There is also a tendency for the grounds to not be properly filtered out once you pour your coffee into your cup, so you will need to take some time to wait for the grounds to really settle at the bottom; some attention should also be directed towards getting the right grind size (medium, not coarse, is highly suggested). For the same reason (i.e. the coffee can get muddy or gritty), pre-ground coffee does not work well with the French press.
Get this brewer if you: Prefer brews that take little effort and don’t mind waiting a bit longer to have your coffee. This brewer usually yields a clean, full-bodied cup that is just a bit richer than a pour-over coffee.
Recipes and techniques to try: Hoffmann’s Ultimate French Press Technique addresses the common issue of gritty/muddy coffee produced from a French Press.
Buy this brewer at: Manila Coffee
If the Moka pot is the symbol of Italian coffee culture, then the Chemex is what many would recognize as the quintessential American coffee brewer. Produced in 1942, the distinctly designed Chemex—a single glass pitcher-like brewer wrapped with a heatproof wooden collar and tie—is an elegant pour-over style glass coffee maker that produces clean-tasting coffee, owing to the thick paper filters that come with it.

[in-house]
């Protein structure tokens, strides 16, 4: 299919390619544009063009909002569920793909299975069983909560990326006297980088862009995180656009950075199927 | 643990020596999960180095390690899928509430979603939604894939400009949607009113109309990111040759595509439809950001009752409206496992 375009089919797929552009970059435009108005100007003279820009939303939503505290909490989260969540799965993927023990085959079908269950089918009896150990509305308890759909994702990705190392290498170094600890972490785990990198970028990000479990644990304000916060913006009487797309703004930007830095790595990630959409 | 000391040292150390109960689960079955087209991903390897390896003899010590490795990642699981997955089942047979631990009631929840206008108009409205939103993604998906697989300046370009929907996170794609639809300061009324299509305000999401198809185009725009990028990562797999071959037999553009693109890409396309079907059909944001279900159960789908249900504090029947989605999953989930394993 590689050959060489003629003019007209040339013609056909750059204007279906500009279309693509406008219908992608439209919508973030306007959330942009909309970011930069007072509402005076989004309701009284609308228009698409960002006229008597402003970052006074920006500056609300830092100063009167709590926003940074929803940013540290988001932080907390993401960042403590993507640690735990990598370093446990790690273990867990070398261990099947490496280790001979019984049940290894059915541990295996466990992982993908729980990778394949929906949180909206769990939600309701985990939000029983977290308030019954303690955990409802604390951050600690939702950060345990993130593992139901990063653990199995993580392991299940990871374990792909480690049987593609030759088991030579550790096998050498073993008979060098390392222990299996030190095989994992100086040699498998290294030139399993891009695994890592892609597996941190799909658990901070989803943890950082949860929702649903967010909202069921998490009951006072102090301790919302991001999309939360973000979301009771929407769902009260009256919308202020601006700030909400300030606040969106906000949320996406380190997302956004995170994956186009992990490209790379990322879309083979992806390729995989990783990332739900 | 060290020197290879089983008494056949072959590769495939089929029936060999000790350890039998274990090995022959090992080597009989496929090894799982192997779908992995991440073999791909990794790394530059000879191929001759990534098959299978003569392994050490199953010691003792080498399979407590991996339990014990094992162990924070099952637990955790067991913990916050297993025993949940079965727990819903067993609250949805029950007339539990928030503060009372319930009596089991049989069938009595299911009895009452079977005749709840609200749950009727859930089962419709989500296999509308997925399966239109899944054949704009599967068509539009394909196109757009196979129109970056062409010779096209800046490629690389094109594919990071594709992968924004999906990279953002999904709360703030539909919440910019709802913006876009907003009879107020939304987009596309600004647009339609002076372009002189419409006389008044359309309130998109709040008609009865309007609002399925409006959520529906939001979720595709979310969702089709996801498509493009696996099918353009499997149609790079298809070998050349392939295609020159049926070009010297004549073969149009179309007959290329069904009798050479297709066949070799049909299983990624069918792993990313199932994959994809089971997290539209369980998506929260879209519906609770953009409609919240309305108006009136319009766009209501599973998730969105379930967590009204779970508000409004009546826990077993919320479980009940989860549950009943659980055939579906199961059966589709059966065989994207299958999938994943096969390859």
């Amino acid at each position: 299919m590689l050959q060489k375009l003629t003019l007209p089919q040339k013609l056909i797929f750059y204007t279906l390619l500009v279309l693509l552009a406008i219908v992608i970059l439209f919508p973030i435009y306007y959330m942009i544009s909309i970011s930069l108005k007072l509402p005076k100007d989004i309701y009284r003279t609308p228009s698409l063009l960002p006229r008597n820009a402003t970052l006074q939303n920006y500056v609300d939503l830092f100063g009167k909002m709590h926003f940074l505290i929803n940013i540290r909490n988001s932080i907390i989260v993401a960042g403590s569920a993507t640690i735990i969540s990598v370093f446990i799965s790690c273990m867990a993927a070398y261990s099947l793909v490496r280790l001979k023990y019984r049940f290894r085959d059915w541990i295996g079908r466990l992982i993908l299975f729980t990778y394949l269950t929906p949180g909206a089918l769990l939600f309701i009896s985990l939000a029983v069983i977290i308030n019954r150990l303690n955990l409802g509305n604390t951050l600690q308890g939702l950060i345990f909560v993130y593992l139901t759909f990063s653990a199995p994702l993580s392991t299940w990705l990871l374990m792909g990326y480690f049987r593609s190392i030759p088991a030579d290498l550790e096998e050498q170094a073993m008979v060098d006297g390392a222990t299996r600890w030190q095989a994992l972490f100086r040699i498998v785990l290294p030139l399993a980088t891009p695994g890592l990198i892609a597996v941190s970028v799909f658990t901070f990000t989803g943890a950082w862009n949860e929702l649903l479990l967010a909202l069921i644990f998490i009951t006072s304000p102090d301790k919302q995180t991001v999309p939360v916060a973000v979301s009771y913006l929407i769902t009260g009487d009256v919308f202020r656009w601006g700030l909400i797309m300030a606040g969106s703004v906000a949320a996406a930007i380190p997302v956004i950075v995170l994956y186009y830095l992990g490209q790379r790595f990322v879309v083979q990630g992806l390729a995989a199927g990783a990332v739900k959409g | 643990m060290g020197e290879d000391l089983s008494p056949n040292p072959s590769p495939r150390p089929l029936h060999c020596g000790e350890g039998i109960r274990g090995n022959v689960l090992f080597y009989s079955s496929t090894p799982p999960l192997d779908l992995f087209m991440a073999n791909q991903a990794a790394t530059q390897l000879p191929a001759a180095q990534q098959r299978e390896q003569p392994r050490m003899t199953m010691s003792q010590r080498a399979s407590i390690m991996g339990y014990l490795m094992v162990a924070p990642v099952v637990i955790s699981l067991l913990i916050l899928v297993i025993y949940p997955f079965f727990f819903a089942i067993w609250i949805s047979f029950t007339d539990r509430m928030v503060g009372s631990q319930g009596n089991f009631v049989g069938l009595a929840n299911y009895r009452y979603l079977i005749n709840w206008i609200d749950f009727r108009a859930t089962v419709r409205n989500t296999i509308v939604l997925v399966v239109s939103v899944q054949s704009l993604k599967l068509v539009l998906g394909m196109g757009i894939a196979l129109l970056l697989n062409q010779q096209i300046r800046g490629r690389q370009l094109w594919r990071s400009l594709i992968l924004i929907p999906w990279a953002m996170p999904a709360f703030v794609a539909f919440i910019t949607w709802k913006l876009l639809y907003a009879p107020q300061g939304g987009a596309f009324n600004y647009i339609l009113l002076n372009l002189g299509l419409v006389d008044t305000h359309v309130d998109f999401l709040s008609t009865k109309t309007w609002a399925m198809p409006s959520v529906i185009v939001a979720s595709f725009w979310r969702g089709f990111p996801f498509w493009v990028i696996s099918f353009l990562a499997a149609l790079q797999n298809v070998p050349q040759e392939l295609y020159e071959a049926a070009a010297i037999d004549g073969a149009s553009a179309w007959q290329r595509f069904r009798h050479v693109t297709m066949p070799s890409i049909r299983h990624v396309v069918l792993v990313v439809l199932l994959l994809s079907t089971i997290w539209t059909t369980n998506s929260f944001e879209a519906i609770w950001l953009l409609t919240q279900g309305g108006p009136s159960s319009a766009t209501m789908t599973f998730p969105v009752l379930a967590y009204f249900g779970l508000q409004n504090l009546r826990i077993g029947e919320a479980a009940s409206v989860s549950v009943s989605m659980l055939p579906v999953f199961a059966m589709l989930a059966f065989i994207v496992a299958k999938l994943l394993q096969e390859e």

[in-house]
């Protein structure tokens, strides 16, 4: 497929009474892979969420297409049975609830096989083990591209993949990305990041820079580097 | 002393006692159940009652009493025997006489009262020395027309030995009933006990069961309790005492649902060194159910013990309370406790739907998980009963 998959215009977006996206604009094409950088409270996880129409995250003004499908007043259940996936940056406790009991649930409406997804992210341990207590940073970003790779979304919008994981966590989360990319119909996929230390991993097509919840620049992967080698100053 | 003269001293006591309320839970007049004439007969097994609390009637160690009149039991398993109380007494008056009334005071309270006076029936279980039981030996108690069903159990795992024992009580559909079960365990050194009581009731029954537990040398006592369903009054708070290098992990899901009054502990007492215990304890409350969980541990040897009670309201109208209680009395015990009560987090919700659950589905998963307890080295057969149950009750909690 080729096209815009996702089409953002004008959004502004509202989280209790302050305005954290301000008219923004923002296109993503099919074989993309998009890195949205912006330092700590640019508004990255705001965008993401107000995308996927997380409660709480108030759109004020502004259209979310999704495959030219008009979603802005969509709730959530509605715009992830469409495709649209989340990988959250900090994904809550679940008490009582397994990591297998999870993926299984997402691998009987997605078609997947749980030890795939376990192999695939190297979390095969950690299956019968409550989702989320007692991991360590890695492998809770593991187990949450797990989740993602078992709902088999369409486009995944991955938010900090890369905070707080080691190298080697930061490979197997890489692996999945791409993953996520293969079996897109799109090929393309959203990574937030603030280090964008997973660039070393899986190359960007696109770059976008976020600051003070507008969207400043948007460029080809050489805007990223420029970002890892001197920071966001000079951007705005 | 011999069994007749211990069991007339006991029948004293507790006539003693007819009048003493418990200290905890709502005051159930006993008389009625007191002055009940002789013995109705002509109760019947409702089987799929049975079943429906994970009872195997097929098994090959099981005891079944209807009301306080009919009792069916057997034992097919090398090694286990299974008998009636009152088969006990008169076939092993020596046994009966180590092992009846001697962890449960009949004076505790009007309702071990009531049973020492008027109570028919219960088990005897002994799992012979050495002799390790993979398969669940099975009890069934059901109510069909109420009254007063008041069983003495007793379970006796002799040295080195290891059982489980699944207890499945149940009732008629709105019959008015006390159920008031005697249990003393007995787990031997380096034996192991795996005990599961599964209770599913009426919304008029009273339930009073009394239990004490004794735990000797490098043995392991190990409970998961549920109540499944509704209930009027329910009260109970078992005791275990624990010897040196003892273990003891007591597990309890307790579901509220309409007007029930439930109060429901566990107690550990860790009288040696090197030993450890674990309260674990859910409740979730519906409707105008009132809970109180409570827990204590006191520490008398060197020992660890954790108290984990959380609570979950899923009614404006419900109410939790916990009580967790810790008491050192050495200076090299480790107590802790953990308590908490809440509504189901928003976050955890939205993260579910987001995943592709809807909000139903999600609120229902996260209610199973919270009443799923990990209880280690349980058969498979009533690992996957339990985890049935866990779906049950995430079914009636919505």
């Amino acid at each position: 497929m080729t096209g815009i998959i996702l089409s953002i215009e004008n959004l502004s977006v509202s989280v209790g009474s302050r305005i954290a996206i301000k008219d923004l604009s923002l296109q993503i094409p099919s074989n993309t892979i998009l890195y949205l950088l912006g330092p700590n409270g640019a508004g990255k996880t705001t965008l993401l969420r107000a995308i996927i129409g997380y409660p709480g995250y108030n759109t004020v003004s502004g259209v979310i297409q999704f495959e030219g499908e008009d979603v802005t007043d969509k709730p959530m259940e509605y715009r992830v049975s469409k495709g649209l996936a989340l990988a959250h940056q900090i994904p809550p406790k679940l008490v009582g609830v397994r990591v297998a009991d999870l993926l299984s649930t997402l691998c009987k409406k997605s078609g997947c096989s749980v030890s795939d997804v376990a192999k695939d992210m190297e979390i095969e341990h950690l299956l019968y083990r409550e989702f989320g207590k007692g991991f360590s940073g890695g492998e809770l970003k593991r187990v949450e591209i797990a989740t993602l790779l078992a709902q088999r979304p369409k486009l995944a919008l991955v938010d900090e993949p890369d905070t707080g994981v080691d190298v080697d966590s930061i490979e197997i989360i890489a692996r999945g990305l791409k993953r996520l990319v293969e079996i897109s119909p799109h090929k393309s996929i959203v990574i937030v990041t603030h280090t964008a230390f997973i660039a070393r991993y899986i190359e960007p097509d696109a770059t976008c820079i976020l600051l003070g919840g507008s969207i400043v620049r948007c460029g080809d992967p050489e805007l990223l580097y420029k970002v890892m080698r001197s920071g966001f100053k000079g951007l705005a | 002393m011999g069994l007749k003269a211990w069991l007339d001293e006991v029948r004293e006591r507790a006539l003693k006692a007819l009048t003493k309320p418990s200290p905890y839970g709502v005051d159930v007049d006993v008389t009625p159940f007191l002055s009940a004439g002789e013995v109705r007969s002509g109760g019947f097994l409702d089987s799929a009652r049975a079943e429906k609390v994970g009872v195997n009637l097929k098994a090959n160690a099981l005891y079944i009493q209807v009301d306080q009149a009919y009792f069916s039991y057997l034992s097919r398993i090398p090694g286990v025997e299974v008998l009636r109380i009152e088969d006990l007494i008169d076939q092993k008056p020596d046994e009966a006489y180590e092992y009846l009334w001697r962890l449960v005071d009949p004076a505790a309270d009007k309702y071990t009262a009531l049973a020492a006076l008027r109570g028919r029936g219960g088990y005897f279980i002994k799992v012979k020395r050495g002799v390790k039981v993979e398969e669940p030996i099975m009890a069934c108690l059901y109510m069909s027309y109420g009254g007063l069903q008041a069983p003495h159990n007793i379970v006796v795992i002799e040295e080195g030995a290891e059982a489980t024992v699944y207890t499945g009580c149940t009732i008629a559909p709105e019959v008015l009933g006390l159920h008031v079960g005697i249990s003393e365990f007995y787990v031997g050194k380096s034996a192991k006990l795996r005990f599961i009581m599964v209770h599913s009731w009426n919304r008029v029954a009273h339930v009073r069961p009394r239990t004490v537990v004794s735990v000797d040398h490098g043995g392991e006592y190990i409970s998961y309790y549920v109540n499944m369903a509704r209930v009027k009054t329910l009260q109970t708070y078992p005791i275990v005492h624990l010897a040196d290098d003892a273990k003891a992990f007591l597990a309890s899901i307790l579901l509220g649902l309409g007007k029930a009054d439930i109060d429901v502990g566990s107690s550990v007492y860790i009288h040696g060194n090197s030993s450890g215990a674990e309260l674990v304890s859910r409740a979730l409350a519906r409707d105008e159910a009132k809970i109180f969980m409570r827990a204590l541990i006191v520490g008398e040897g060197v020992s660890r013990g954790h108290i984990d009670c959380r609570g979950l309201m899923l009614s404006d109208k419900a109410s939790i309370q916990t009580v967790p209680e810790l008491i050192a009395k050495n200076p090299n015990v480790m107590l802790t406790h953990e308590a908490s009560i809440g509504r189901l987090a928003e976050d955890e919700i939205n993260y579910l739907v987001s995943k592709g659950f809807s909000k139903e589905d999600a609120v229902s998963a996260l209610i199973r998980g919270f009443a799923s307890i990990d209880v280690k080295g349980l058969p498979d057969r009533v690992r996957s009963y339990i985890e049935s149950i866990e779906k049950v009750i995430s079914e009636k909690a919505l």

Its design is probably the key thing to talk about when trying to learn more about the Chemex: the hourglass shape is not only worth noting for its aesthetic (it has been displayed in New York’s Museum of Modern Art), but also for the way that it affects the brewing of coffee. For one, the fact that the brewing cone and base are one allows for an airlock to form, which can possibly stop the coffee from flowing.
As with the V60, the Chemex is great for people who relish the brewing process as much as they do the actual coffee.
Again, the use of thick paper filters can be a disadvantage: Although the coffee will taste cleaner because of the filtering power of the paper, it can also result in a papery taste. All things considered, these are minor “flaws” to what is otherwise a reliable, beautifully designed (but fairly expensive) brewer.
Get this brewer if you: Enjoy making pour-over coffee (and have had some experience making pour-over coffee). As with the V60, the Chemex is great for people who relish the brewing process as much as they do the actual coffee (again, in the case of pour-overs like the V60, coffee that is light and clean-tasting).
Recipes and techniques to try: This video by Hoffmann covers the history and design of the Chemex, talks about why it is an enduring classic of the coffee world, and what the best grind size is to ensure proper extraction.